According to a new report from The Wall Street Journal, Google is planing to introduce a ad-block feature to Chrome.
By targeting only the most disruptive ad formats - pop-ups, interstitials, and autoplay videos, for instance - the hope is that less people will be driven to third-party software. It would automatically block those ads that Google finds unacceptable.
But why would a company that makes billions on advertising add a feature to its own free product that would block advertising? It's also a concern for other online publishers and services that rely on advertising revenue to support their businesses, many of which work with Google to help sell advertising space on their properties.
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As a company who's yearly profits are very much derived from selling advertising, Google has an interest in ensuring that advertising is an effective tool, not an annoying experience that forces users to use ad-blockers.
Chrome held 54% of the browser market share worldwide in April 2017 on desktop and mobile combined, according to StatCounter, followed by Safari with 12.4%; UC Browser 9%; Firefox, 8%; and Edge, 2%. Its closest competitor is Safari with 14 percent and the rest are struggling with single digits. However, it's cautioned that Google could still decide to scrap this project. Additionally, unlike AdBlock, Chrome's plugin may not take all ads from a site, but just keep them unobtrusive to the user, thus still generating revenue and giving the user a positive experience. But that also raises some alarm bells when it comes to Google's consolidation of power in this situation.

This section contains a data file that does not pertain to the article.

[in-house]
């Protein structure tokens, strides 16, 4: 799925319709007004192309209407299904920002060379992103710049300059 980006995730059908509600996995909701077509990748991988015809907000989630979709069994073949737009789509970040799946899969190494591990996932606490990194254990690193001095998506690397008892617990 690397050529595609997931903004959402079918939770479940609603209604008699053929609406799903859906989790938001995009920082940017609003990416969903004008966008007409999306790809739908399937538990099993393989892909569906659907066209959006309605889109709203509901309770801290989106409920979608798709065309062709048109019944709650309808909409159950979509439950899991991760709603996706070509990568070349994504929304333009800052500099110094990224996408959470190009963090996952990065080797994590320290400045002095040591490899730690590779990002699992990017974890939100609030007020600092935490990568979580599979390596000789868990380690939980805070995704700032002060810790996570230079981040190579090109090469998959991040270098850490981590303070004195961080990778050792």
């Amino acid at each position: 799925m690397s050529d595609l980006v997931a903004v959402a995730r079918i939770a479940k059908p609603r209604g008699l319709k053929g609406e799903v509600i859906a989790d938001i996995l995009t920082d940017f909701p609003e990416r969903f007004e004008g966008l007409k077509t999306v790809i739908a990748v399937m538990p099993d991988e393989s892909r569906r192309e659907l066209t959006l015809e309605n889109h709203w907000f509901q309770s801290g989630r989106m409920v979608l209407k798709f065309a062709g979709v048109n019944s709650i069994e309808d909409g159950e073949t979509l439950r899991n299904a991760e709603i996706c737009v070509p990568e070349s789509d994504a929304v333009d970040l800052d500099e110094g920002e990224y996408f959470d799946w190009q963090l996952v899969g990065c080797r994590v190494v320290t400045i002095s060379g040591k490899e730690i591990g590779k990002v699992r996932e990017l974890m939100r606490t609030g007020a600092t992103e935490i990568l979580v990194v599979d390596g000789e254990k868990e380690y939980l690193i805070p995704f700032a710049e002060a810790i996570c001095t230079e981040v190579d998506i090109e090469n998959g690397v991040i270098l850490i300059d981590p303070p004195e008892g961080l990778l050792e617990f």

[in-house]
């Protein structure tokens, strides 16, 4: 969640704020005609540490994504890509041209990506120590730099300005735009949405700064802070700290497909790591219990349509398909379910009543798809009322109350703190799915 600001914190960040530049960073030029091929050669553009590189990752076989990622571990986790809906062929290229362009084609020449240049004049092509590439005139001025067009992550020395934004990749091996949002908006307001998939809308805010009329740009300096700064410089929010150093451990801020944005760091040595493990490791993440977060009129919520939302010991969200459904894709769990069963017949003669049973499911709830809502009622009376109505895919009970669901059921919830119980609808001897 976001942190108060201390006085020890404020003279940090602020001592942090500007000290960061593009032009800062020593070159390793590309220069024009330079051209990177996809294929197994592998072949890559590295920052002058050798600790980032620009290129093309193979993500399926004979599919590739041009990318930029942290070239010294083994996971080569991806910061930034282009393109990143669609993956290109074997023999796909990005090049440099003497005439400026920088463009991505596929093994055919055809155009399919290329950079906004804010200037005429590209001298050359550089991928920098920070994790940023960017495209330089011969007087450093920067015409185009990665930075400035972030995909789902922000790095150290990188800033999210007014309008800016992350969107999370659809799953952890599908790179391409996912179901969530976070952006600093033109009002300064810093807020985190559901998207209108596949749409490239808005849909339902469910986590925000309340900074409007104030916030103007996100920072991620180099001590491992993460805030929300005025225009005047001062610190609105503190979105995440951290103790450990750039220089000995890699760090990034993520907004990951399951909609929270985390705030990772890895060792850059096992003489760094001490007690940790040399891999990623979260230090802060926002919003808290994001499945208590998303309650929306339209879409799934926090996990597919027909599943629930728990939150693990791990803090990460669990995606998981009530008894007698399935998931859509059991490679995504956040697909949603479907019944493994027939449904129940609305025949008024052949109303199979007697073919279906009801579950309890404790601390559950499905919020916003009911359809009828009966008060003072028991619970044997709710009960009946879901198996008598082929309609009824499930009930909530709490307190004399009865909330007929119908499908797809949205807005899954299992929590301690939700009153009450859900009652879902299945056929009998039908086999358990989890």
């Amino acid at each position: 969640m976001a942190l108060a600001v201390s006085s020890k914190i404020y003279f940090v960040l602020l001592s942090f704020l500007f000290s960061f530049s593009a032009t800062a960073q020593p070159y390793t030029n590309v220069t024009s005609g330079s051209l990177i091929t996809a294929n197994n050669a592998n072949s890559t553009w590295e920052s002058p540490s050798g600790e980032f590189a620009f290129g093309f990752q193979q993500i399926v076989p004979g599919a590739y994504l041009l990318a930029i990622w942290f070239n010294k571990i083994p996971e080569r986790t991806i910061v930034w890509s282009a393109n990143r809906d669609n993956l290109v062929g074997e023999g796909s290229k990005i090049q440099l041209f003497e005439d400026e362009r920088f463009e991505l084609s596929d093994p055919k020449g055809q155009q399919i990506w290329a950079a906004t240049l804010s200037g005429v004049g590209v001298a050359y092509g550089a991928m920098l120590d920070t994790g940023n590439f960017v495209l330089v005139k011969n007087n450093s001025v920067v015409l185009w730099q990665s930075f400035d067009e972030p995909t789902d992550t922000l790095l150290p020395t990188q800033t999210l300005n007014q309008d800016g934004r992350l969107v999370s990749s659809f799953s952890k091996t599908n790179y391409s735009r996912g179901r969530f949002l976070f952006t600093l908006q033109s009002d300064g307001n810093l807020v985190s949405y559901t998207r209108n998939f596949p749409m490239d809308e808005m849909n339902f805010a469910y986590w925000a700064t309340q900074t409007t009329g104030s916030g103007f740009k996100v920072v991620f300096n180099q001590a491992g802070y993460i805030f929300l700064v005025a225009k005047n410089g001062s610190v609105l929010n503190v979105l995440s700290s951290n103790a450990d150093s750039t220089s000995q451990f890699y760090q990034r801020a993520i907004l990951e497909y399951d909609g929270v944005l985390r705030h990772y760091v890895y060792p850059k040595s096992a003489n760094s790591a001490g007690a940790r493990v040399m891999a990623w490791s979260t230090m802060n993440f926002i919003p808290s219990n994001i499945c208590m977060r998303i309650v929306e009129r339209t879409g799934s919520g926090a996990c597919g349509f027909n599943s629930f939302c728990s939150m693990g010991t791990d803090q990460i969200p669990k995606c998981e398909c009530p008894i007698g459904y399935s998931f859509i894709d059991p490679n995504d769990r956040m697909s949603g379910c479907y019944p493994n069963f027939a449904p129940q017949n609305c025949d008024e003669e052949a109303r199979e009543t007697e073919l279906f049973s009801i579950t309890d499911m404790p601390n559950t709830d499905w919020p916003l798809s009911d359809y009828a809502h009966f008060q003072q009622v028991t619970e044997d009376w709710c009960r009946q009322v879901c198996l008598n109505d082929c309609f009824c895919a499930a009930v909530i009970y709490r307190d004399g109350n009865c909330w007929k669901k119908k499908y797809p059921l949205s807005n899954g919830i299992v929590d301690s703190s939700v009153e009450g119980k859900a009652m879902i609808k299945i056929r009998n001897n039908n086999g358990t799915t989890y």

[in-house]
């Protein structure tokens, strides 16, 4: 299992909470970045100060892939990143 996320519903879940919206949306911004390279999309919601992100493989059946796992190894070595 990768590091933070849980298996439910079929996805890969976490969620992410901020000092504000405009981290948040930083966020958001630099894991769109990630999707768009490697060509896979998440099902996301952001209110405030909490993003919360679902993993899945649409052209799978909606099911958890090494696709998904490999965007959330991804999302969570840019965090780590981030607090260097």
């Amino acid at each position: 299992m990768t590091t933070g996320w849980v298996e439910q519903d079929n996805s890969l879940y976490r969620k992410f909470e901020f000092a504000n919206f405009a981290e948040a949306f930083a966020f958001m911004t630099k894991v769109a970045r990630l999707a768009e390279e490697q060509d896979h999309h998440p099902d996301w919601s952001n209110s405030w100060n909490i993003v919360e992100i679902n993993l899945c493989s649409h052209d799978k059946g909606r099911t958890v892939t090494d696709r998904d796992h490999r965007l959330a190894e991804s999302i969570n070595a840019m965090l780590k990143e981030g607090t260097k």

If implemented correctly, this feature wouldn't just benefit Google. While nothing is certain as of now, if Google is indeed trying to bring out such a feature, it could either spell doom for other ad providers, or it would be Google saying "foot, meet axe". In those cases, companies like Google may have to pay to get their ads exempted from the filters, something it could do for free with its own solution. Considering that most of the world's major websites live and die based on ads (including this one), this is an effort to save the web as we know it.